Herr's Blog


Mar 06

OKC trade, perhaps, Overrated?

By Herr
  Maybe a bit of homerism here, or maybe the NBA is just once again underrated Portland because, despite their success in overcoming the obstacles along their path, the NBA thinks they're nothing, at least compared to Oklahoma City.  Who knows.  First off, I tip my hat off to Rich Cho.  I will admit I was very nervous with our new GM, especially with the reports of trade rumors that, in my opinion, would hurt the team.  So I applaud you, Mr.Cho, on your success as the new Blazers GM.  I wouldn't be surprised to hear chants of "In RC we trust".  I'm about to chant that myself.

  However, still many NBA analysis say that OKC made the best trade, and the Bobcats made the worst trade.  But, is it perhaps a bit overrated, or maybe, contradicting to think that OKC made the best trade, and not Portland, but the Bobcats made the worst trade?

  Let's look at what Oklahoma City gains in this trade.  They gain a defensive presence in Kendrick Perkins.  They gain an energetic player in Nate Robinson (who, might I add, gave Celtic fans headaches).  They also gain an supposed offensive center in Nazr Mohammed (7.2 ppg, 5 rpg, 17 mpg).  However, will Nate Robinson, Kendrick Perkins, and Nazr Mohammed make up the lack of offense that Jeff Green provided?

  Jeff Green, on the Thunder, was the third option for scoring.  The first two being Kevin Durant and Russell Westbrook.  So, who is the new third option?  James Harden?  Serge Ibaka? Thabo Sefolosha?  Nate Robinson?  Nazr Mohammed?

  Those players do not have the offensive capabilities that Jeff Green had.  So Durant (who plays 39.3 minutes a game) and Westbrook (who plays 35.2 minutes a game) will now have more of scoring load.

  We saw in last seasons playoffs that the Thunder had troubles with the Lakers when Durant was unable to produce.  Durant, who leads the league in scoring, shoots 44.6%.  In last seasons playoffs, Durant shot a whooping 35%.  28.6% from 3 point land.  Westbrook shot 47.3%, and was the savior of that series to prevent the Thunder from getting swept.  Yet, he had one of the oldest point guards (Derrik Fisher) guarding him.  Durant had one of the best defensive players, Ron Artest on him.  Green shot 32.9%, and 29.6% downtown.  But yet again, he had to go against the Lakers bigs.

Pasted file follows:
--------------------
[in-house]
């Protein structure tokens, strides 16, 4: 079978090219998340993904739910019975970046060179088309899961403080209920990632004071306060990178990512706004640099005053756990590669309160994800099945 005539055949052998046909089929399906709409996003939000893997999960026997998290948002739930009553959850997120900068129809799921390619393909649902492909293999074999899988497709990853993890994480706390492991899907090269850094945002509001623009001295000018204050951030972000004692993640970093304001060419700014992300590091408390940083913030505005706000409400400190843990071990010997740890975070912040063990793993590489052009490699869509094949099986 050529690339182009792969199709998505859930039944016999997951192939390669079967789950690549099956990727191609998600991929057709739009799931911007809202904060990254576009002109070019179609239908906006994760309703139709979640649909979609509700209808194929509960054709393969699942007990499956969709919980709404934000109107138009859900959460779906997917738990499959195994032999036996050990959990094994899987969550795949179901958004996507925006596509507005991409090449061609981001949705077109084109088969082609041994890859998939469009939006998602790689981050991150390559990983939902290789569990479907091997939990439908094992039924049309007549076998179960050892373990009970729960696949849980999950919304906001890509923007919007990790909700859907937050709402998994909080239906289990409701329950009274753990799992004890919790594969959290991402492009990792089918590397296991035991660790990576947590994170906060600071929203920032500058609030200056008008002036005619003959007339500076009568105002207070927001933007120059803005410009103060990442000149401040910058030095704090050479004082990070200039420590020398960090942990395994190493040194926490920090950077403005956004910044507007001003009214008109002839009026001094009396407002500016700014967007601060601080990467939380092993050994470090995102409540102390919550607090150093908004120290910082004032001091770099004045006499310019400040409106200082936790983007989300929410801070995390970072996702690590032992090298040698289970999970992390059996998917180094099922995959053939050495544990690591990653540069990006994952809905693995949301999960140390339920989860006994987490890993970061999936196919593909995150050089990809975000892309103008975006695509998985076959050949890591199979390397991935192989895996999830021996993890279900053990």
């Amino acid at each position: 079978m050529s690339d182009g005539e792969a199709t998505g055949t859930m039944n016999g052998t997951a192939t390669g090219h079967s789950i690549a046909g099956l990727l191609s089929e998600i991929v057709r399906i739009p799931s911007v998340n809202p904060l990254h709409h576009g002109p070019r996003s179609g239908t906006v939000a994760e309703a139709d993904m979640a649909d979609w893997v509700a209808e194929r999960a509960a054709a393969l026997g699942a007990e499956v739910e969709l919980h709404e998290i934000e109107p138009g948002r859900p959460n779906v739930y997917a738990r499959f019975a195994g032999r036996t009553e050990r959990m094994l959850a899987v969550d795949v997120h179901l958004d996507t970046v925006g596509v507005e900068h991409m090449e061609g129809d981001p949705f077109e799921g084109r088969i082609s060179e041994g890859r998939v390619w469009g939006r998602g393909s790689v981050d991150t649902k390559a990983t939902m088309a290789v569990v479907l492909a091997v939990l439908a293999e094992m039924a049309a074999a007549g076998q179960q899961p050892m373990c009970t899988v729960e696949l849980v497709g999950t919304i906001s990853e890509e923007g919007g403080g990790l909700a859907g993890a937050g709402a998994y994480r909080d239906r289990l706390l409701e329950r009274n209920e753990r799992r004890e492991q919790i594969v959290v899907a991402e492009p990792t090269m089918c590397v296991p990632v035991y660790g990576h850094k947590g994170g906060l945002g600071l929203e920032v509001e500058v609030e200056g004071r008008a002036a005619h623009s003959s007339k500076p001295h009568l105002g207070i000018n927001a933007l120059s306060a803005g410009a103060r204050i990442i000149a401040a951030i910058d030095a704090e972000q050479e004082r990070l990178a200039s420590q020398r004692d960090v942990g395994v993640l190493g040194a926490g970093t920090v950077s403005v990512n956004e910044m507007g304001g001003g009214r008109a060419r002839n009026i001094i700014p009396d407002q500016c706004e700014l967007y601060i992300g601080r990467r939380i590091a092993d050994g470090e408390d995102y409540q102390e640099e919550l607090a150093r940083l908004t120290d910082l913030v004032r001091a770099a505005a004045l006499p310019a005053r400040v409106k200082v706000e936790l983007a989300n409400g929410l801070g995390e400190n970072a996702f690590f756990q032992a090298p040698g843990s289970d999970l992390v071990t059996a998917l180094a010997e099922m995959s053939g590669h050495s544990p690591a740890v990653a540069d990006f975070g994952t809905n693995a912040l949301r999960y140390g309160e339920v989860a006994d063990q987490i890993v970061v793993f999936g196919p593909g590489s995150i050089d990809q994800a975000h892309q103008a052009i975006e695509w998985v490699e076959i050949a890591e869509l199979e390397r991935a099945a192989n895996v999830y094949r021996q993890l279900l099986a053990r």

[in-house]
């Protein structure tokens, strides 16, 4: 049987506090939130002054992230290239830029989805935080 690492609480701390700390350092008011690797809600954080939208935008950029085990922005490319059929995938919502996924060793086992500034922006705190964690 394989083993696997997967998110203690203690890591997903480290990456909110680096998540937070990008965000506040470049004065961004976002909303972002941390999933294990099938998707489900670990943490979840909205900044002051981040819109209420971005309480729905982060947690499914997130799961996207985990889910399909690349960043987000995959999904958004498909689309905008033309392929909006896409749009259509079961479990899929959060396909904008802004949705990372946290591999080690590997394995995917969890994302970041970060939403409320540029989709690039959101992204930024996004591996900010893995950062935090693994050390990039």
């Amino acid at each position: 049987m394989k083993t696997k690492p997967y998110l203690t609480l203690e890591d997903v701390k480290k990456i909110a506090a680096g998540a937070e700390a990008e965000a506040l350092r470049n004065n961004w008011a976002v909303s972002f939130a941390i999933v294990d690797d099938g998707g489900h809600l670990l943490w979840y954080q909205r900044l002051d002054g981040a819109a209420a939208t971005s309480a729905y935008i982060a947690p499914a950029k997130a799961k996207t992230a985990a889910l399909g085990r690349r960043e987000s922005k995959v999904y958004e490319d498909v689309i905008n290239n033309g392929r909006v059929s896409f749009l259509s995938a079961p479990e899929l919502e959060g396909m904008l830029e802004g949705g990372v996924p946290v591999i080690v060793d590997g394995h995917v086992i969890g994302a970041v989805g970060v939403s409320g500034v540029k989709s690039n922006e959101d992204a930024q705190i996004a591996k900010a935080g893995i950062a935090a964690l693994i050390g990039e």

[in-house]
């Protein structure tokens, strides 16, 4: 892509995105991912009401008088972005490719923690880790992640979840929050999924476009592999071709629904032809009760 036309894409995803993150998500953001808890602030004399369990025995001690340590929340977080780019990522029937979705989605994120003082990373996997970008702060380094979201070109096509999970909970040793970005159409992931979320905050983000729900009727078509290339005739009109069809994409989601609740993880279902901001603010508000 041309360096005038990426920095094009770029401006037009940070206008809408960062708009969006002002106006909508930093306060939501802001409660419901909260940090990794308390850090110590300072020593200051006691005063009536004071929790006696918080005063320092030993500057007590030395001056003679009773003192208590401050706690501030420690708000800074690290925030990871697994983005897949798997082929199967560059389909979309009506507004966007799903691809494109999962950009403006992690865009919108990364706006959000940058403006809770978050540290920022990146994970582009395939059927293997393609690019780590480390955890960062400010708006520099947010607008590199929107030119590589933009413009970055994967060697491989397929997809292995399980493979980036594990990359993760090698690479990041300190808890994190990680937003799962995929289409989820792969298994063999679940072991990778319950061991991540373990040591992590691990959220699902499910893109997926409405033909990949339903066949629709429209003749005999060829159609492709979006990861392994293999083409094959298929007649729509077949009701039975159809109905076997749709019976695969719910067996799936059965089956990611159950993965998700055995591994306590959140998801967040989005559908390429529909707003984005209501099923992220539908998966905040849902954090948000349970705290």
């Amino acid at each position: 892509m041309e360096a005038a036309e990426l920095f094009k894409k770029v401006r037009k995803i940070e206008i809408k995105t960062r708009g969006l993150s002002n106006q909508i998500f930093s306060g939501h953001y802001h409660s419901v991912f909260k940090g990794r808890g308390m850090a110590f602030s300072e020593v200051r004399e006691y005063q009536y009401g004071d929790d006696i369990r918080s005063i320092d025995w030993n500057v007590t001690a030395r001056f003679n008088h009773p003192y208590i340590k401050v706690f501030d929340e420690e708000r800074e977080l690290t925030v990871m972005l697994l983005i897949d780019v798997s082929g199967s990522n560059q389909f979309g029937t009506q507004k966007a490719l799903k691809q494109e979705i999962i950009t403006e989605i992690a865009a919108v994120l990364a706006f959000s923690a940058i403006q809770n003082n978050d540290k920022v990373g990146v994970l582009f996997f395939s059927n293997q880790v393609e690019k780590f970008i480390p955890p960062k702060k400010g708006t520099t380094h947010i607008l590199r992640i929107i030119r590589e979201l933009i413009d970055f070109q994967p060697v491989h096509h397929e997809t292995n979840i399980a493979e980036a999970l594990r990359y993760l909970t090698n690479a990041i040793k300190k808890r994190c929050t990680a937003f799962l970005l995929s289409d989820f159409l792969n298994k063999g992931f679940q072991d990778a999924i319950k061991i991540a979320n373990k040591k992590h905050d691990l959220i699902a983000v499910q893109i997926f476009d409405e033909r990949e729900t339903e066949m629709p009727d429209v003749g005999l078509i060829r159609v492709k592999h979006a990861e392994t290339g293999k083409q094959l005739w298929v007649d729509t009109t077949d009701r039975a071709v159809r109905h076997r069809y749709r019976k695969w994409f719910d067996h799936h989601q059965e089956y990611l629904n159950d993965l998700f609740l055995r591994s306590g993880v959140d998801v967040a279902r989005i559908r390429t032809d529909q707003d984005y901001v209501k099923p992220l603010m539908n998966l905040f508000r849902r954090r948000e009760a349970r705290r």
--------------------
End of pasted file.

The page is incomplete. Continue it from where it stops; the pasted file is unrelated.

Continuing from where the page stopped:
Meanwhile, the Blazers gave up size for talent.  They hardly sacrificed rebounds, with Gerald Wallace averaging 6.2 rebounds for his career.  They also gained another huge scoring threat, with Gerald Wallace averaging 47.4 FG% for his entire career, and 13.3 points.  These are including his days in Sactown, in which he hardly got minutes.

In his recent playoff series, he averaged 9 rebounds, 47.7% shooting, and 17.5 points.

So, I'll leave it up to you.  Who made the better trade?  I say Portland.


  1. I am still skeptical of the trade for Wallace for just the reason you mentioned - lack of size. I get he's a talented guy (not that you would know it necessarily from his play so far on the Blazers), but with the loss of all of our bigs at one point or another to knees. I'm just not convienced Camby's not going to come tumbling down with another injury...then what? But o.k. I see your point about the Thunder's lack of shooting options, but Miami is only playing three guys against five and they are doing alright for themselves.

    by DustyGeo on 3/6/2011 10:41 PM
  2. I feel the Thunder will come together next season but not this season due to lack of play time together.

    by mbmurr1 on 3/9/2011 9:37 PM
  3. @DustyGeo, Miami has an exception. Wade and LeBron are, in my opinion at least, much better than Durant and Westbrook. However, that being said, Miami also has a horrible record against the elite teams in the league, which Wade and James are putting up 70-15-12 together most nights.

    by Herr on 3/10/2011 4:45 PM
  4. @mbmurr1, you bring up a good point. With Perkins being out, and playing in a totally different system, chemistry could be a huge problem. Perkins is fairly injury prone, and if he gets injured, that's a huge disadvantage for the Thunder, who honestly have been struggling a bit since the trade without the third option. Perkins isn't due back until around March 15th to the 20th. That gives him 31-26 days to learn the Thunder's system, and for the Thunder to learn him. If Perkins gets into foul trouble, the Thunder are still vulnerable and have one less scoring option.

    With the Blazers, they gave up height, and will likely resign Joel Pryzbilla and Jeff Pendergraph next season. With a (hopefully) healthy Oden, that's more than enough size.

    by Herr on 3/10/2011 4:47 PM
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